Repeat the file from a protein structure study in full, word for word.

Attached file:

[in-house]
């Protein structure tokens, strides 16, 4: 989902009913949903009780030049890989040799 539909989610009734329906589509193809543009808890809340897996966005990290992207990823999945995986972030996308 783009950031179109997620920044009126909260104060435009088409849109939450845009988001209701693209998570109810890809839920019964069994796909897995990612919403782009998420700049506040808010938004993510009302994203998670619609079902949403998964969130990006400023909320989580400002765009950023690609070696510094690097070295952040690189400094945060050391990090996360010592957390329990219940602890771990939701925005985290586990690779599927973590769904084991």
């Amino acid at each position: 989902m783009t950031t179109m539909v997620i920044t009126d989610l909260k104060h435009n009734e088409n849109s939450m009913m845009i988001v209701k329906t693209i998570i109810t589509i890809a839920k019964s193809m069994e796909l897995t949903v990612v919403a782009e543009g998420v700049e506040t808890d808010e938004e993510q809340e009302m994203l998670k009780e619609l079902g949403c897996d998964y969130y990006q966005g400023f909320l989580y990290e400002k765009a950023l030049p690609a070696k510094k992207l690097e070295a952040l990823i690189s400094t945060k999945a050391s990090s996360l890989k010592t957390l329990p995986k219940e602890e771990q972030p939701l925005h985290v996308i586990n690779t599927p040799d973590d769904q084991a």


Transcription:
[in-house]
């Protein structure tokens, strides 16, 4: 989902009913949903009780030049890989040799 539909989610009734329906589509193809543009808890809340897996966005990290992207990823999945995986972030996308 783009950031179109997620920044009126909260104060435009088409849109939450845009988001209701693209998570109810890809839920019964069994796909897995990612919403782009998420700049506040808010938004993510009302994203998670619609079902949403998964969130990006400023909320989580400002765009950023690609070696510094690097070295952040690189400094945060050391990090996360010592957390329990219940602890771990939701925005985290586990690779599927973590769904084991």
């Amino acid at each position: 989902m783009t950031t179109m539909v997620i920044t009126d989610l909260k104060h435009n009734e088409n849109s939450m009913m845009i988001v209701k329906t693209i998570i109810t589509i890809a839920k019964s193809m069994e796909l897995t949903v990612v919403a782009e543009g998420v700049e506040t808890d808010e938004e993510q809340e009302m994203l998670k009780e619609l079902g949403c897996d998964y969130y990006q966005g400023f909320l989580y990290e400002k765009a950023l030049p690609a070696k510094k992207l690097e070295a952040l990823i690189s400094t945060k999945a050391s990090s996360l890989k010592t957390l329990p995986k219940e602890e771990q972030p939701l925005h985290v996308i586990n690779t599927p040799d973590d769904q084991a």